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ASIC discussions look at AI vs non-AI calibration

22-May-2024ASIC | Calibration | Hybrid networks | Network calibration | Networks

ASIC discussions look at AI vs non-AI calibration

So how do you do it? Many presentations at the recent ASIC conference revolved around calibration of small sensor air quality systems, including that given by AQMesh Technical Business Development Manager, John Downie. Offered the opportunity to poll the ASIC audience, we chose to ask delegates ‘Please indicate which of these calibration methods for small sensors you would consider for your small sensor network’. Whilst numbers responding were not huge, ‘periodic co-location of each instrument with FRM/FEM creating seasonal correction factors’ came out top, indicating a thorough – if labour-intensive – approach is generally most common and taken as the ‘norm’.

So what if you don’t have the ‘boots on the ground’ to carry out the many instrument movements that would be necessary with a network of any size? Is there a short-cut? Can AI help? The poll did show that about a quarter of respondents were considering ‘desk-based calibration, using machine learning or AI’, about twice the proportion thinking about ‘desk-based calibration using network calibration method without machine learning or AI’.

We tried using AI on electrochemical sensor output a few years ago but found that – at the time – the machine learning was very good at latching onto interfering factors, such as temperature, and less good at finding the weak (valid) signal in amongst the noise. We were greatly impressed by the later (non-AI) network calibration work done by University of Cambridge, our partners in the Breathe London pilot, and have developed our own approach. This series of repeatable calculations can be applied to a network of five instruments upwards and we feel there are some clear differences (advantages, of course) comparing the AQMesh approach to local calibration with AI-driven approaches:



AI / Machine Learning

Confidence in repeatability of measurements from individual instruments



Confidence in repeatability across seasons & locations



Traceability back to only self-contained* measurements



Calibration method repeatable with the same output



Drift correction / interpolation between calibration intervals



Method approved by DEFRA / Environment Agency



The fundamental issue with machine learning and AI being used either for compensation of sensor interferences or for calibration adjustments is that their whole premise is to “evolve”: they spot differences and change to account for those changes. This means that over time the results may be closer to reference, but they will never follow the same process for adjustment as they did previously. This raises significant traceability questions about when processing changes and makes it impossible for these methods to become certified to a standard which require a fixed processing of inputs, managed by a version number.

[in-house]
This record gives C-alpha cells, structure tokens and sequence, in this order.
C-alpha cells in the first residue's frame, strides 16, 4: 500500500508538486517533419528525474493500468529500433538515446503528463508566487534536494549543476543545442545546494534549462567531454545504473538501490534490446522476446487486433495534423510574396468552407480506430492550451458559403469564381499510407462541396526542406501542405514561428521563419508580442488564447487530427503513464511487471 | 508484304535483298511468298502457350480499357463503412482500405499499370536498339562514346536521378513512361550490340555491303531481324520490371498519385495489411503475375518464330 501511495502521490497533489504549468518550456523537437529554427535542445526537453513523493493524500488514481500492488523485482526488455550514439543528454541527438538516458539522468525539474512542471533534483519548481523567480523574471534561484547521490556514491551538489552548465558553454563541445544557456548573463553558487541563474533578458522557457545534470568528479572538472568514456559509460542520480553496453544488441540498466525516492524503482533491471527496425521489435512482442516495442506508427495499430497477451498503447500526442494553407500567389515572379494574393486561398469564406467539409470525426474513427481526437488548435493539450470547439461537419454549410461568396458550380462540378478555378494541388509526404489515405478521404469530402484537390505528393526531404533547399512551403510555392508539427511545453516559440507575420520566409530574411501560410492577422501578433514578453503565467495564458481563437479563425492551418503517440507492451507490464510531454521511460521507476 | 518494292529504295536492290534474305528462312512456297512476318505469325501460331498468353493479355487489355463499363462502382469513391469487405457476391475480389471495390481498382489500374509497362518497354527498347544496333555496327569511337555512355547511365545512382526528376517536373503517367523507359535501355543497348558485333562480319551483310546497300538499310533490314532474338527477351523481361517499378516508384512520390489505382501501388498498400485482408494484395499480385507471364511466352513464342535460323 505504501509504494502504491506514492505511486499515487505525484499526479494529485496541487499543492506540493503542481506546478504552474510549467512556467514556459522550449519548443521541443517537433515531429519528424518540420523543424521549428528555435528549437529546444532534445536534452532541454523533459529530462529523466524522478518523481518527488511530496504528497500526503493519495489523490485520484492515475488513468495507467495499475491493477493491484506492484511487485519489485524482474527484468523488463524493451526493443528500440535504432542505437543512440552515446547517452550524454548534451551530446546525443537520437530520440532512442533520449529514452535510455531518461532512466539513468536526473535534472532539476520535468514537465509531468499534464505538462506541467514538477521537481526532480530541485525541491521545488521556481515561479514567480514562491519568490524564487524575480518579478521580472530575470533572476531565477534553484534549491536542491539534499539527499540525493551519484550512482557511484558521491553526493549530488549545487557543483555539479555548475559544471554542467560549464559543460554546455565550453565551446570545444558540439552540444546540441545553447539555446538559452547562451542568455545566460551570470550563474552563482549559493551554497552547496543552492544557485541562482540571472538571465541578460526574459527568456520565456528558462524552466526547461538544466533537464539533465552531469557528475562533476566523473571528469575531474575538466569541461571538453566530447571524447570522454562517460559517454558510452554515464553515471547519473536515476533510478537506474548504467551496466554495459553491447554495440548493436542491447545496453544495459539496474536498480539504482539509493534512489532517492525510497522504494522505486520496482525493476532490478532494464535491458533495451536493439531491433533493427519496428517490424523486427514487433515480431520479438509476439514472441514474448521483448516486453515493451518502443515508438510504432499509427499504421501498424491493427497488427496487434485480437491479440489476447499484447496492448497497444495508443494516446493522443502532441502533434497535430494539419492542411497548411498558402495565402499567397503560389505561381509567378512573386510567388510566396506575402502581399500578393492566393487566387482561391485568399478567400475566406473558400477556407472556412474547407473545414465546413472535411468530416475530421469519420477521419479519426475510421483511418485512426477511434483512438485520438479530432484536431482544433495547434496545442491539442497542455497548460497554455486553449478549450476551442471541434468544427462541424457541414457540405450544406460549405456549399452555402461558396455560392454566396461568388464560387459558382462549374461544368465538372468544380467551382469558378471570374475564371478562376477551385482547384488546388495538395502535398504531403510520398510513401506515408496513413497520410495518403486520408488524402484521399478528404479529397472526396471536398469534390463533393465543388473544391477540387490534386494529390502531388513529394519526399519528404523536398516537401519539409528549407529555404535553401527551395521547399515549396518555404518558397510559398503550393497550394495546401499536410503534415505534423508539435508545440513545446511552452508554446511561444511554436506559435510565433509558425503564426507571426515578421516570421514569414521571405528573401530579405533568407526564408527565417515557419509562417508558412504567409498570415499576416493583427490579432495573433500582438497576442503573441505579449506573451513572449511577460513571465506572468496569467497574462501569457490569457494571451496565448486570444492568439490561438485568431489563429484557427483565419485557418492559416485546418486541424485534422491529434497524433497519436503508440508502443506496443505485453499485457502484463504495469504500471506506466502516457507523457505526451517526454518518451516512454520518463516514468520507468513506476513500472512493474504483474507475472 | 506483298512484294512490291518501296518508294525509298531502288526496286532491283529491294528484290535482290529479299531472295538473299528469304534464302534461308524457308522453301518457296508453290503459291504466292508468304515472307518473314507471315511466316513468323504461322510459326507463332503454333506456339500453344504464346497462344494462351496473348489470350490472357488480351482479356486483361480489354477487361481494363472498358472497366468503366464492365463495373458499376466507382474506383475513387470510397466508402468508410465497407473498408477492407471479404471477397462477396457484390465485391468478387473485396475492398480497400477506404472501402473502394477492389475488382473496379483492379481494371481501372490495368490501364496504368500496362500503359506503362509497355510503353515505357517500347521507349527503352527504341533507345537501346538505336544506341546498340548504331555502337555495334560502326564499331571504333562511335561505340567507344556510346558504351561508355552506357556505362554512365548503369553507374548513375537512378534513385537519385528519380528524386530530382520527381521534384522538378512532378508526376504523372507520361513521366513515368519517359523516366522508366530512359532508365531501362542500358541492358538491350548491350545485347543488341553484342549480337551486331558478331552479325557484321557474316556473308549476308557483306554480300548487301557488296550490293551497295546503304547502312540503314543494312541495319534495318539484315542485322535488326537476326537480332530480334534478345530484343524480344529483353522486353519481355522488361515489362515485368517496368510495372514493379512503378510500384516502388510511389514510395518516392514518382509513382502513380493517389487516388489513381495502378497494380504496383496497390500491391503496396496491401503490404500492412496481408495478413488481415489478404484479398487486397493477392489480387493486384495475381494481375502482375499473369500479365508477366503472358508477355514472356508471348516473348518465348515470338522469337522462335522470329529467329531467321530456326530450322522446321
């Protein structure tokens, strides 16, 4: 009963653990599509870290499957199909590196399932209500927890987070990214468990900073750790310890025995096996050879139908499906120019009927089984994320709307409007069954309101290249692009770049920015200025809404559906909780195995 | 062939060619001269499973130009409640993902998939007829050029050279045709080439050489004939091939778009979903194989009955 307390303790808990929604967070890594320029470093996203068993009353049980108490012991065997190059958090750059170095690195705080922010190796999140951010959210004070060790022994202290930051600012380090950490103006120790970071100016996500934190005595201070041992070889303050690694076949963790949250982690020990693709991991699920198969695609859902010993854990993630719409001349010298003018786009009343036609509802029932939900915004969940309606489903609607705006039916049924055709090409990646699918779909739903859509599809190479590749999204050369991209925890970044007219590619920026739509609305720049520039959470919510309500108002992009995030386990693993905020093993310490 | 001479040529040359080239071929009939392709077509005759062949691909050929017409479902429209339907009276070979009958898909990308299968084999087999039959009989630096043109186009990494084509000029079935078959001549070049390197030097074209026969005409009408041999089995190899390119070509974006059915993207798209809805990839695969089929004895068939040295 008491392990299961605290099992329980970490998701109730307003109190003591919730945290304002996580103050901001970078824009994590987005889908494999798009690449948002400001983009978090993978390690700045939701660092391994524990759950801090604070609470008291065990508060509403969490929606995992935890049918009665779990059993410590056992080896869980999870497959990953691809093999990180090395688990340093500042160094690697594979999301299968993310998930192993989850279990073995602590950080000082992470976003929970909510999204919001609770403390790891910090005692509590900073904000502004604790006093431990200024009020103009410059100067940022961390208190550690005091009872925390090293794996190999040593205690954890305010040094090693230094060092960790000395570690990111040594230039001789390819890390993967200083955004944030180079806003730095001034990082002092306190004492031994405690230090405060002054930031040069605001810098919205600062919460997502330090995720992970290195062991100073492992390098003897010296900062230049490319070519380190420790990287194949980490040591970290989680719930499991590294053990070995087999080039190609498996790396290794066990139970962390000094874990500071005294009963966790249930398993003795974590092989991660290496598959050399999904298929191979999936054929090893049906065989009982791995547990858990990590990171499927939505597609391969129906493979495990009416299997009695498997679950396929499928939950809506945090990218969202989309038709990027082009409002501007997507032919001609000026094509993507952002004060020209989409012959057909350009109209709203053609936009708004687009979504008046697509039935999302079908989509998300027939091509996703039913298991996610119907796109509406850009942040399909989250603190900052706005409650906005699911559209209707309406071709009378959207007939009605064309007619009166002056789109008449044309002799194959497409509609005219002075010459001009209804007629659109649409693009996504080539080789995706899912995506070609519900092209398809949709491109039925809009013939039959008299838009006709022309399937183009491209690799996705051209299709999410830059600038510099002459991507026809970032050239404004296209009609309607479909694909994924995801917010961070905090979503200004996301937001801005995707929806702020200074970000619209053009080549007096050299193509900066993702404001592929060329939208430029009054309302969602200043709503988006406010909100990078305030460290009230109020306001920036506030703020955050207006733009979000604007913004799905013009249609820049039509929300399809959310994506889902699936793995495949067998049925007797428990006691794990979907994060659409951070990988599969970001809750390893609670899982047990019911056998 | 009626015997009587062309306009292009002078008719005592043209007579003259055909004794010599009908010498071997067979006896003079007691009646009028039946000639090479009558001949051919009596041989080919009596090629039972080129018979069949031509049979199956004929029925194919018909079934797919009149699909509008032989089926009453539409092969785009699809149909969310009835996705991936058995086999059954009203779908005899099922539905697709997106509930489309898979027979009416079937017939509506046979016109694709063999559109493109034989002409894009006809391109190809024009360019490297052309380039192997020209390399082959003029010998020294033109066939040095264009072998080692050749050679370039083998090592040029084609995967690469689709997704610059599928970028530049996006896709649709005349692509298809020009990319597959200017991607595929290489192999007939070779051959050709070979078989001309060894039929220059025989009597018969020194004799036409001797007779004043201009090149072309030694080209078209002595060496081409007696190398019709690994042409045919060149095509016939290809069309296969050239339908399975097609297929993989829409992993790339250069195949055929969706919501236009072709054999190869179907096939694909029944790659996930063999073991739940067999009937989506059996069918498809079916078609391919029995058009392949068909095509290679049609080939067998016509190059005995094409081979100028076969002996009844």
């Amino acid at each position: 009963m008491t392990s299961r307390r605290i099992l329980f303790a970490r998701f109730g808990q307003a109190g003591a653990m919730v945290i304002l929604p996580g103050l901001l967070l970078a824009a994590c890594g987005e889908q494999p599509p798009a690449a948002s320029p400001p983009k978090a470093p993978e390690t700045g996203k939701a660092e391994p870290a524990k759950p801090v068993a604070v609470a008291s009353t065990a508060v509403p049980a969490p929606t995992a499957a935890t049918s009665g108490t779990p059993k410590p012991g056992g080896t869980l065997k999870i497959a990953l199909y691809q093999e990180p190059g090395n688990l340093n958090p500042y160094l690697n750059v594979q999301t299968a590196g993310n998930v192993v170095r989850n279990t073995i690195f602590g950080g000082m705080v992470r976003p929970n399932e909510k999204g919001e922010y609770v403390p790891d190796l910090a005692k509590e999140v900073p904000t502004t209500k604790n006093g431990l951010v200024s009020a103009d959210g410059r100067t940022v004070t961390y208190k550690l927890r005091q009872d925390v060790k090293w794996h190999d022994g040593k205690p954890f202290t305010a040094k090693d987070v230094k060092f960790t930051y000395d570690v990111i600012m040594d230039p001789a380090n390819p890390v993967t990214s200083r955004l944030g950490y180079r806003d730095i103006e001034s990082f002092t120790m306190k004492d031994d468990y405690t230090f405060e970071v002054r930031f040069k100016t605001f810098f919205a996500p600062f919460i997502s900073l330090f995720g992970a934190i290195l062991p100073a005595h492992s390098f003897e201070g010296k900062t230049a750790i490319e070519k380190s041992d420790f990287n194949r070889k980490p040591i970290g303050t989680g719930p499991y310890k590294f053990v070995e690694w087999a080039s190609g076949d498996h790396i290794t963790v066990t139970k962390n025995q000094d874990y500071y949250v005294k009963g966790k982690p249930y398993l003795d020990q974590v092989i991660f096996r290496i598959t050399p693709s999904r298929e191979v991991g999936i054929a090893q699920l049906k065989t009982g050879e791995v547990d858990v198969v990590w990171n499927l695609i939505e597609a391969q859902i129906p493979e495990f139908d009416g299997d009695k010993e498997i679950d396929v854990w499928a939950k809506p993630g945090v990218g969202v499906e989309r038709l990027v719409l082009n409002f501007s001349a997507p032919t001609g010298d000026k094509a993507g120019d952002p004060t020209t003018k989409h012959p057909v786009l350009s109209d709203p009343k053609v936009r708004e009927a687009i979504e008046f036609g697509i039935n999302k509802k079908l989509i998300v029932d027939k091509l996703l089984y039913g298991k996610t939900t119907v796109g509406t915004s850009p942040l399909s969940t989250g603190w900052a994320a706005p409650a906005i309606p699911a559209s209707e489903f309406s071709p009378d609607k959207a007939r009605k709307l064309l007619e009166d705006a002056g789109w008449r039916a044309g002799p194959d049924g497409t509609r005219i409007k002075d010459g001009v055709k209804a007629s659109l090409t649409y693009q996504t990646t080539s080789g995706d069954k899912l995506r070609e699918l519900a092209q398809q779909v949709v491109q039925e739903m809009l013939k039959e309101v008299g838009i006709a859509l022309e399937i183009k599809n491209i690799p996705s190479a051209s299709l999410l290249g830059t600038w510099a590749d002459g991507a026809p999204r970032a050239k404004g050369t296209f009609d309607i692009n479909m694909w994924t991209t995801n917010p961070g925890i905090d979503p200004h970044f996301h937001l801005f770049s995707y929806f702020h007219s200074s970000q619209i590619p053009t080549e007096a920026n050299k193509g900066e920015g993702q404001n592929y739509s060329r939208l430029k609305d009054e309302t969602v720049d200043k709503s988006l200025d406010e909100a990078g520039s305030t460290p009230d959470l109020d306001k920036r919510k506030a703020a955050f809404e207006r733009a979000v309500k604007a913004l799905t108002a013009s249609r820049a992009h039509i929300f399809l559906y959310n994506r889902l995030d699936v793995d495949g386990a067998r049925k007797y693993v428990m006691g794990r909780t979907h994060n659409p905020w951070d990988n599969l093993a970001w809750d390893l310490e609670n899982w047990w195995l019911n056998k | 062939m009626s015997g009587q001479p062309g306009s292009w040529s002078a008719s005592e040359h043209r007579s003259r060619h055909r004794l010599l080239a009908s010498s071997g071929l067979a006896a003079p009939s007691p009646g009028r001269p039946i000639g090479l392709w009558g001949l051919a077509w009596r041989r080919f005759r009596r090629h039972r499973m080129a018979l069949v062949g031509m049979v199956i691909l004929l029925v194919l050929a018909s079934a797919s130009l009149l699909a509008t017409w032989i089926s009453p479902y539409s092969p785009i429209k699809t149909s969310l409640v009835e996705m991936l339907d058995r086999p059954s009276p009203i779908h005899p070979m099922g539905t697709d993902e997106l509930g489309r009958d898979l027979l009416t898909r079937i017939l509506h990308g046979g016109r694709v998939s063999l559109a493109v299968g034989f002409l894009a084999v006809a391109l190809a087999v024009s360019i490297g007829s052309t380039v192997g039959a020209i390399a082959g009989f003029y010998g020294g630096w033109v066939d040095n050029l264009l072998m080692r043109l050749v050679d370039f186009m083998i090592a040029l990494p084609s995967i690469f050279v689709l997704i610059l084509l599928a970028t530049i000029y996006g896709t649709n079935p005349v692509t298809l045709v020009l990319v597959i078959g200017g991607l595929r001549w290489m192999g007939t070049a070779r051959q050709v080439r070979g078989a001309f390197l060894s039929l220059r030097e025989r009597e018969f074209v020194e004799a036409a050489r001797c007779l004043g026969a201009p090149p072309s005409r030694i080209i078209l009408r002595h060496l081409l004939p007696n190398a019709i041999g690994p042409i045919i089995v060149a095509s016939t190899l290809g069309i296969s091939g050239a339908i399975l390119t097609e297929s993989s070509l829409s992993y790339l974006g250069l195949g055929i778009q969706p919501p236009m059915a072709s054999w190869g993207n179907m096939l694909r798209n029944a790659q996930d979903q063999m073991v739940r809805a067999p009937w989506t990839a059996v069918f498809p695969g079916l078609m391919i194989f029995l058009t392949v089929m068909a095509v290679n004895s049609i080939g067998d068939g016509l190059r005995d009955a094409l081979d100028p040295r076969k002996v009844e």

It’s worth noting that PAS 4023 (Annex D) distinguishes between sensor systems that are ‘self-contained’ – with readings derived by the system alone, using a series of repeatable calculations – and those that require training against a reference station. The PAS also emphasises how important it is that individual sensor systems should perform very similarly to one another, so that remote comparisons across a network can be made with confidence. Another reason why a proven, global correction algorithm used by every instrument has the edge over individual site-based AI. Strong inter-instrument comparability also means that a network can be meaningfully compared against itself, in the absence of a reference station, as offered by AQMesh’s network normalisation option.

Supporting your air quality monitoring system when you can’t get to it

24-Apr-2024Fenceline | Hybrid networks | Industrial | Networks | Product | Support

Supporting your air quality monitoring system when you can’t get to it

Each time we think we have found a spectacularly remote monitoring location, an even more inaccessible spot is reported by one of our users. Full-day trips to visit a location have now been beaten by customers who need to charter a plane to reach them. So, remote diagnostics and support are very important.

Luckily, IoT communications, cloud data management and over 10 years of experience supporting AQMesh have allowed us to continually improve our ability to supply and support AQMesh in remote locations. Pods have been used from the edges of the arctic to undeveloped deserts – as well as on ships – with the help of a few features.